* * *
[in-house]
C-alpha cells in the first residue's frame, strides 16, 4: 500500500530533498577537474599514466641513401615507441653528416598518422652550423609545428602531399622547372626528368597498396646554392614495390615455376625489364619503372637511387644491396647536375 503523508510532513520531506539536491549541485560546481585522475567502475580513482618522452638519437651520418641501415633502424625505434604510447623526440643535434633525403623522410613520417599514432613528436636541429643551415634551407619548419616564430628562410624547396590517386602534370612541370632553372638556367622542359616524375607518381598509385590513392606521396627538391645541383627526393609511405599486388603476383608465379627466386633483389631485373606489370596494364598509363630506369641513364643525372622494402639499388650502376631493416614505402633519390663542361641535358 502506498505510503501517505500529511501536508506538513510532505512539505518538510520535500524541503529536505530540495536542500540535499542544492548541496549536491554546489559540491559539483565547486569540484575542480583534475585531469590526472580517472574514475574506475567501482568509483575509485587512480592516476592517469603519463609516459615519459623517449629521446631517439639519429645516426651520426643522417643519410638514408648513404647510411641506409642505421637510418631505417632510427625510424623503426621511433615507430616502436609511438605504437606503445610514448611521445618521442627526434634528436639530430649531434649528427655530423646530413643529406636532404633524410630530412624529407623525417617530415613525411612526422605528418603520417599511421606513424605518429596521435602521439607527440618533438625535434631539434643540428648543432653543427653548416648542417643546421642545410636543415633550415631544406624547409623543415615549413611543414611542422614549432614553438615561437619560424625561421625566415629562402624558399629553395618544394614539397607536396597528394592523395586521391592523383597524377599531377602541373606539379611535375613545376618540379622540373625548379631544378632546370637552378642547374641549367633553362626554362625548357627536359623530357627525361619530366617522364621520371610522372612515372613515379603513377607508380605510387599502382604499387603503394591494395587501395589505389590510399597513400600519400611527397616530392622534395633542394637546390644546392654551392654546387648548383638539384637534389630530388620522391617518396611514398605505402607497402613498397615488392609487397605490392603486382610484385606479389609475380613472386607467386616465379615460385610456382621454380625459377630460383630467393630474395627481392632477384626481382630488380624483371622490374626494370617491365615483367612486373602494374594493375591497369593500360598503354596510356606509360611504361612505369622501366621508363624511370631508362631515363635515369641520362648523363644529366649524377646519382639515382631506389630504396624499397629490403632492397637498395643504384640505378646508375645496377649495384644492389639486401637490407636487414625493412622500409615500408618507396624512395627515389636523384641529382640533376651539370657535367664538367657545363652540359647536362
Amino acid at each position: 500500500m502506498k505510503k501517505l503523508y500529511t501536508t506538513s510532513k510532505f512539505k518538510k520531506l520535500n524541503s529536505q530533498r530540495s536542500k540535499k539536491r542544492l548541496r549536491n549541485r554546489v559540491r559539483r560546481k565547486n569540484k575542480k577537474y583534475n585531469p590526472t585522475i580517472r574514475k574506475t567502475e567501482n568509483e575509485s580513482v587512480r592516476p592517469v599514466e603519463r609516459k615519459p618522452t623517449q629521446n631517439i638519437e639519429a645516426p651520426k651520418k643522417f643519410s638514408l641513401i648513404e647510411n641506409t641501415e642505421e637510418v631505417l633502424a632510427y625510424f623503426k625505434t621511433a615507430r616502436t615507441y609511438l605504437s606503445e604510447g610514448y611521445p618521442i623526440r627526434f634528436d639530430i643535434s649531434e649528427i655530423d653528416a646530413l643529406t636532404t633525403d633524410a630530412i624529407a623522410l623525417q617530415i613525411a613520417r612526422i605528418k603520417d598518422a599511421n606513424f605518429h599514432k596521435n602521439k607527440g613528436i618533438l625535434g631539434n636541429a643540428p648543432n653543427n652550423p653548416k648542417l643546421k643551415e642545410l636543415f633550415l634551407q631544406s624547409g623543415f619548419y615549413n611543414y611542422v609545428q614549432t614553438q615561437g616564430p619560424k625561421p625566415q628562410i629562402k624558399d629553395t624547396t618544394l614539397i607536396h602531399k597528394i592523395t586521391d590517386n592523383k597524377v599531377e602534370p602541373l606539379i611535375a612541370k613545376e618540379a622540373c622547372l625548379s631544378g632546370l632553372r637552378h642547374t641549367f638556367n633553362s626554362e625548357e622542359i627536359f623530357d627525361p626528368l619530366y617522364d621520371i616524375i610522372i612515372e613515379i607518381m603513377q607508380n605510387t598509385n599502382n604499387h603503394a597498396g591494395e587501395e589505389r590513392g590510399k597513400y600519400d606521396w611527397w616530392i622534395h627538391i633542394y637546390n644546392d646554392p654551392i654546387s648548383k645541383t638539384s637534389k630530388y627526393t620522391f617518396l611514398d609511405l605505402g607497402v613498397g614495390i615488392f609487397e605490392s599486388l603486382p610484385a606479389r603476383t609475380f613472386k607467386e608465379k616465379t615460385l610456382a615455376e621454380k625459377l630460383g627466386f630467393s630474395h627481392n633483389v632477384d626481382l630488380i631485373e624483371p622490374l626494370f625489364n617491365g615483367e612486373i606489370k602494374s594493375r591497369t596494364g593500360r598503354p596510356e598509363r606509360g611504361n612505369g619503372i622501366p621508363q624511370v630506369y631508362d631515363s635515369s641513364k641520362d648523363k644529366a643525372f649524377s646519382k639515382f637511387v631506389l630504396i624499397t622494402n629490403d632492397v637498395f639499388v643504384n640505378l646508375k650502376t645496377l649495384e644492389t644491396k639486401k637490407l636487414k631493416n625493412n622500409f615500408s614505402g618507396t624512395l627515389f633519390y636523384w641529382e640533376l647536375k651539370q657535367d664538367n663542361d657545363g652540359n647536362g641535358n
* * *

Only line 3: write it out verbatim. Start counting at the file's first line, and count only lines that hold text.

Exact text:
Amino acid at each position: 500500500m502506498k505510503k501517505l503523508y500529511t501536508t506538513s510532513k510532505f512539505k518538510k520531506l520535500n524541503s529536505q530533498r530540495s536542500k540535499k539536491r542544492l548541496r549536491n549541485r554546489v559540491r559539483r560546481k565547486n569540484k575542480k577537474y583534475n585531469p590526472t585522475i580517472r574514475k574506475t567502475e567501482n568509483e575509485s580513482v587512480r592516476p592517469v599514466e603519463r609516459k615519459p618522452t623517449q629521446n631517439i638519437e639519429a645516426p651520426k651520418k643522417f643519410s638514408l641513401i648513404e647510411n641506409t641501415e642505421e637510418v631505417l633502424a632510427y625510424f623503426k625505434t621511433a615507430r616502436t615507441y609511438l605504437s606503445e604510447g610514448y611521445p618521442i623526440r627526434f634528436d639530430i643535434s649531434e649528427i655530423d653528416a646530413l643529406t636532404t633525403d633524410a630530412i624529407a623522410l623525417q617530415i613525411a613520417r612526422i605528418k603520417d598518422a599511421n606513424f605518429h599514432k596521435n602521439k607527440g613528436i618533438l625535434g631539434n636541429a643540428p648543432n653543427n652550423p653548416k648542417l643546421k643551415e642545410l636543415f633550415l634551407q631544406s624547409g623543415f619548419y615549413n611543414y611542422v609545428q614549432t614553438q615561437g616564430p619560424k625561421p625566415q628562410i629562402k624558399d629553395t624547396t618544394l614539397i607536396h602531399k597528394i592523395t586521391d590517386n592523383k597524377v599531377e602534370p602541373l606539379i611535375a612541370k613545376e618540379a622540373c622547372l625548379s631544378g632546370l632553372r637552378h642547374t641549367f638556367n633553362s626554362e625548357e622542359i627536359f623530357d627525361p626528368l619530366y617522364d621520371i616524375i610522372i612515372e613515379i607518381m603513377q607508380n605510387t598509385n599502382n604499387h603503394a597498396g591494395e587501395e589505389r590513392g590510399k597513400y600519400d606521396w611527397w616530392i622534395h627538391i633542394y637546390n644546392d646554392p654551392i654546387s648548383k645541383t638539384s637534389k630530388y627526393t620522391f617518396l611514398d609511405l605505402g607497402v613498397g614495390i615488392f609487397e605490392s599486388l603486382p610484385a606479389r603476383t609475380f613472386k607467386e608465379k616465379t615460385l610456382a615455376e621454380k625459377l630460383g627466386f630467393s630474395h627481392n633483389v632477384d626481382l630488380i631485373e624483371p622490374l626494370f625489364n617491365g615483367e612486373i606489370k602494374s594493375r591497369t596494364g593500360r598503354p596510356e598509363r606509360g611504361n612505369g619503372i622501366p621508363q624511370v630506369y631508362d631515363s635515369s641513364k641520362d648523363k644529366a643525372f649524377s646519382k639515382f637511387v631506389l630504396i624499397t622494402n629490403d632492397v637498395f639499388v643504384n640505378l646508375k650502376t645496377l649495384e644492389t644491396k639486401k637490407l636487414k631493416n625493412n622500409f615500408s614505402g618507396t624512395l627515389f633519390y636523384w641529382e640533376l647536375k651539370q657535367d664538367n663542361d657545363g652540359n647536362g641535358n